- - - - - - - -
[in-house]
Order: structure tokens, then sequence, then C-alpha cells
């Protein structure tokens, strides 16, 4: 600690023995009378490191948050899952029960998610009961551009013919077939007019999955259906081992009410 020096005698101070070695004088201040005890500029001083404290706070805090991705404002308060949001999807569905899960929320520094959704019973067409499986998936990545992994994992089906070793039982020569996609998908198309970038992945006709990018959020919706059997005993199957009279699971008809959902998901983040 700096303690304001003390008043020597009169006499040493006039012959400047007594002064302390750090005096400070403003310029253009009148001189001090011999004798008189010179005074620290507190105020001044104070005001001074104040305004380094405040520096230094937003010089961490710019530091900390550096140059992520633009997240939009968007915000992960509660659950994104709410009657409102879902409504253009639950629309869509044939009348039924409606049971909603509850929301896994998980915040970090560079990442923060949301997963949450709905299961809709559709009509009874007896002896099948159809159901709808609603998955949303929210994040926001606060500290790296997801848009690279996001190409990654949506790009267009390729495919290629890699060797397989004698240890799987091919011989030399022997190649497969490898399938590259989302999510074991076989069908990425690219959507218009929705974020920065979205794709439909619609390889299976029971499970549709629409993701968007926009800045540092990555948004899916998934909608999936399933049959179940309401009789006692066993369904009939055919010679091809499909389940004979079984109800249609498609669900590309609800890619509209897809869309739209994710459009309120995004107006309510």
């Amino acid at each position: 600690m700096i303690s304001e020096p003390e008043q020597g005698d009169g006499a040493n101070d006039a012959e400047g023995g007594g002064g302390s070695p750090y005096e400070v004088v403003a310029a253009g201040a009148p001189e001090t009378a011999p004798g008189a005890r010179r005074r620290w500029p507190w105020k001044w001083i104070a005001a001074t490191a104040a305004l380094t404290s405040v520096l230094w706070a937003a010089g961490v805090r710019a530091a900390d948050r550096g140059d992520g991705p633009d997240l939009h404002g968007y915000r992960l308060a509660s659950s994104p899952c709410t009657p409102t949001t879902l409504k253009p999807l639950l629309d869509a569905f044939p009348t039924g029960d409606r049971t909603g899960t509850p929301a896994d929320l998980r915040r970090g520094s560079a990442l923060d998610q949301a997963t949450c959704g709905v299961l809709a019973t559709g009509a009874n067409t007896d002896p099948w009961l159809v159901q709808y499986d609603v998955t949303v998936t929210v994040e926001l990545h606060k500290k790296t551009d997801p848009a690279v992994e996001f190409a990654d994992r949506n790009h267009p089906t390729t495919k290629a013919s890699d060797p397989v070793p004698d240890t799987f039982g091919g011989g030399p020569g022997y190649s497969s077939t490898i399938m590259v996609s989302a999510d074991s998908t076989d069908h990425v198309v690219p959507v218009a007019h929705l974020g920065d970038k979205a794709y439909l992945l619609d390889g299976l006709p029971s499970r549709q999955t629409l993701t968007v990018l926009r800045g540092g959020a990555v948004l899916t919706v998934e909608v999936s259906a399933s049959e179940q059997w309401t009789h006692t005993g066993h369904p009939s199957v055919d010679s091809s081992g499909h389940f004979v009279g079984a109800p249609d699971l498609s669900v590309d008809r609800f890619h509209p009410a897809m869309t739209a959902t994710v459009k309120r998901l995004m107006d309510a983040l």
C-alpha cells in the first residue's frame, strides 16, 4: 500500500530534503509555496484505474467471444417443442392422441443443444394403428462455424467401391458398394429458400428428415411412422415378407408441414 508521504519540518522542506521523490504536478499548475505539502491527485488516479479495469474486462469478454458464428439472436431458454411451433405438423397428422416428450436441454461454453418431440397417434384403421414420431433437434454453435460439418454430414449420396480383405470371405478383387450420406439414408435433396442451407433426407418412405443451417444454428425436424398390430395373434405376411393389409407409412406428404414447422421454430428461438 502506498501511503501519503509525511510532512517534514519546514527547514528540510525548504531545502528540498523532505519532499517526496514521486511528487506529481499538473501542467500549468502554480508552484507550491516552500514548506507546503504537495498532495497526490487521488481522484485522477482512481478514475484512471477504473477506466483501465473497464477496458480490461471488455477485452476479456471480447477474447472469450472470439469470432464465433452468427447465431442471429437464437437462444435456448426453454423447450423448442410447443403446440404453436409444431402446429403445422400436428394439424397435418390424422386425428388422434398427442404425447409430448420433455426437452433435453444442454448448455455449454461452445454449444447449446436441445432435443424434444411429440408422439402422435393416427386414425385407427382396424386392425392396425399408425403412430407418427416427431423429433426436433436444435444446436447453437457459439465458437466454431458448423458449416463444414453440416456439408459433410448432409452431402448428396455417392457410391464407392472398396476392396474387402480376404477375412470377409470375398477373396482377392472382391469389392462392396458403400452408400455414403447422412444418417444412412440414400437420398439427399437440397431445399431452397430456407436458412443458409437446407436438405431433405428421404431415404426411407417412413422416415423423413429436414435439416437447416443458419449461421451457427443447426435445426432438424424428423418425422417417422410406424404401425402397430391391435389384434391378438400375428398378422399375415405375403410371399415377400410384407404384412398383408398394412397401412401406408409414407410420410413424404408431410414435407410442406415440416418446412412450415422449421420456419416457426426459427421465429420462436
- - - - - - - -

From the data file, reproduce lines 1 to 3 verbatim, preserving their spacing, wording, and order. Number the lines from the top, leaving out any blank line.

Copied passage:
[in-house]
Order: structure tokens, then sequence, then C-alpha cells
């Protein structure tokens, strides 16, 4: 600690023995009378490191948050899952029960998610009961551009013919077939007019999955259906081992009410 020096005698101070070695004088201040005890500029001083404290706070805090991705404002308060949001999807569905899960929320520094959704019973067409499986998936990545992994994992089906070793039982020569996609998908198309970038992945006709990018959020919706059997005993199957009279699971008809959902998901983040 700096303690304001003390008043020597009169006499040493006039012959400047007594002064302390750090005096400070403003310029253009009148001189001090011999004798008189010179005074620290507190105020001044104070005001001074104040305004380094405040520096230094937003010089961490710019530091900390550096140059992520633009997240939009968007915000992960509660659950994104709410009657409102879902409504253009639950629309869509044939009348039924409606049971909603509850929301896994998980915040970090560079990442923060949301997963949450709905299961809709559709009509009874007896002896099948159809159901709808609603998955949303929210994040926001606060500290790296997801848009690279996001190409990654949506790009267009390729495919290629890699060797397989004698240890799987091919011989030399022997190649497969490898399938590259989302999510074991076989069908990425690219959507218009929705974020920065979205794709439909619609390889299976029971499970549709629409993701968007926009800045540092990555948004899916998934909608999936399933049959179940309401009789006692066993369904009939055919010679091809499909389940004979079984109800249609498609669900590309609800890619509209897809869309739209994710459009309120995004107006309510």